From 1984 through November 2004, a total of 6973 men were enrolled in the MACS, including 615 seroconverters, of whom 57 were identified as having a positive plasma HIV-1 RNA load at their last seronegative visit by systematic testing of the last seronegative visit of all seroconverters who had specimens available. Forty-five of the 57 subjects had RNA-positive and antibody-negative (RNA+Ab−) blood samples available for further analyses. We confirmed viral RNA positivity at the RNA+Ab− visit for 38 of the 45 subjects (). In the 7 subjects for whom we could not confirm the presence of viral RNA (with a sensitivity of ~ 1–10 copies/PCR, or less than ~40–80 copies/mL of plasma; see Methods), the plasma viral loads determined previously by the Amplicor HIV-1 RNA assay (versions 1.0 and 1.5; cutoff of <400 copies/mL) were between 423 and 1029 copies/mL (whether these represent false-positive results or subsequent sample degradation occurring before our analysis could not be determined). These subjects were excluded from subsequent analyses. Fourteen (36.8%) of the 38 subjects had plasma viral loads >500,000 copies/mL at the RNA+Ab− visit, suggesting that samples were obtained from them near the time of peak viremia of primary infection.
Characteristics of the Multicenter AIDS Cohort Study HIV RNA–positive and antibody-negative cohort.
Each of the 38 confirmed RNA+Ab− subjects was shown by viral phylogenetic analysis to be infected with HIV-1 subtype B. Each subject’s sequence population was monophyletic; hence, there was no evidence of dual infection (). Nor was there any evidence of clustering of intersubject sequences; thus, there was no evidence of close epidemiologic linkages between subjects (). Viral population heterogeneity of the env V1–V5 region was examined in the 37 subjects for whom env V1–V5 sequences were available (mean, 15.2 sequences/subject; range, 11–19). A wide distribution of intrasubject diversities was observed at both the amino acid (median, 0.86%; range, 0.2%–5.6%) and nucleotide levels ( and ). There was no significant correlation between viral load at the seronegative visit and envelope V1–V5 region diversity (nucleotide or amino acid; P = .70 and P = .47, respectively).
Figure 1 A, Maximum-likelihood phylogenetic tree (gap stripped; implemented in PhyML) of the envelope V1–V5 region (567 independent clones from 37 subjects) at the HIV RNA-positive and antibody-negative visit. Median pairwise nucleotide diversity was 0.4% (more ...)
Distributions of intrasubject mean amino acid diversity.
The number of unique variants replicating in, and potentially transmitted to, each subject was estimated by examining phylogenetically informative sites (nucleotide changes shared by 2 or more sequences). Six subjects (16%) had clonal populations (1 variant; i.e., no informative sites) and 17 (46%) had 0 or 1 informative site (1 or 2 unique variants), clearly suggesting outgrowth from a single unique variant. In contrast, 9 (24%) subjects had sequences with 7 or more informative sites (4–13 unique variants, counting an insertion or deletion of any length as an informative site), suggesting that multiple variants were likely to have been transmitted in these cases. In addition, 12 subjects (32%) had evidence of recombination between unique viral variants ( and ).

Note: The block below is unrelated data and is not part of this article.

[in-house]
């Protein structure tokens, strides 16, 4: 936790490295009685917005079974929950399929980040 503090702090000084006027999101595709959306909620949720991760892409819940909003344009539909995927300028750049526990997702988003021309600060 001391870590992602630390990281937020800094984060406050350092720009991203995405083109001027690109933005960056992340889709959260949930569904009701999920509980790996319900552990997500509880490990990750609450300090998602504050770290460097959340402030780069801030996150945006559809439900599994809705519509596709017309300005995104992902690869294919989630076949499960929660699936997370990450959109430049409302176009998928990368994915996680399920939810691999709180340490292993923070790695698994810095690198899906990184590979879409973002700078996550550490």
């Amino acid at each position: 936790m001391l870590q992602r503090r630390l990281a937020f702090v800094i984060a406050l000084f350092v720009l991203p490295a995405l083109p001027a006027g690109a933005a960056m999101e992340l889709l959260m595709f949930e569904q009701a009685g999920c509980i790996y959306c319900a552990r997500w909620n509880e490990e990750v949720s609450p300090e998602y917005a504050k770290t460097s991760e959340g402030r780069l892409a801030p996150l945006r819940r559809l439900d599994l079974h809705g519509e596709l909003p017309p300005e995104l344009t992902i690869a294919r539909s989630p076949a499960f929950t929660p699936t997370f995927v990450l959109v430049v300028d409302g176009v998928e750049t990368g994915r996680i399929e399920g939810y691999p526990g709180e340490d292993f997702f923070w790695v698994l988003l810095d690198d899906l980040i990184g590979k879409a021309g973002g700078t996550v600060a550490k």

Unique envelope gp120 viral variants in 37 subjects.
One (0.17%) of 587 V3 loop sequences from the 38 subjects had a genotype consistent with SI/X4 tropism (this sequence had a positive SI PSSM [syncytium-inducing position-specific scoring matrix] score but no canonical 11/25 mutation); thus, nearly all transmitted viruses were CCR5 tropic ().
Envelope V3 loop amino acid variation.
We evaluated V1–V2 loop length variation and PNLGS in the subset of 487 sequences with open reading frames (ORFs) from 37 subjects (). The median length was 66 aa (range, 58–93 aa), with length variation detected in 7 subjects. Thirty-three subjects (89%) had variation in the number of PNLGS in this region. A mean of 5.6 PNLGS (range, 2–9) were found, which was strongly correlated with loop length (adjusted R2 = 0.59; P < .0001).
Histogram of V1–V2 amino acid loop length vs. potential N-linked glycosylation sites (PNLGS).
Analysis of PNLGS in the 447 env V1–V5 sequences with ORFs also demonstrated a wide range of variation (data not shown). Only 4 (11%) of 37 subjects had the same numbers of PNLGS in all clones. However, there was no significant correlation between PNLGS and envelope V1–V5 nucleotide or amino acid diversity (P = .4 and P = .8, respectively).
We found no significant correlations between any of the aforementioned early viral genetic parameters (i.e., diversity, number of unique viral variants, divergence from the estimated ANC, V1–V2 loop length, PNLGS) and any HIV disease outcome measure or surrogate marker evaluated (i.e., set-point viral load and time from seroconversion to clinical AIDS, death, or CD4 cell count <200 cells/μL), self-reported risk factors for mode of transmission, or history of sexually transmitted infections in the 6 months preceding their visit (P > .05, for all comparisons). However, as expected, there was a significant correlation between set-point viral load at ~1 year after seroconversion and time from seroconversion to AIDS (adjusted R2 = 0.3; P = .009)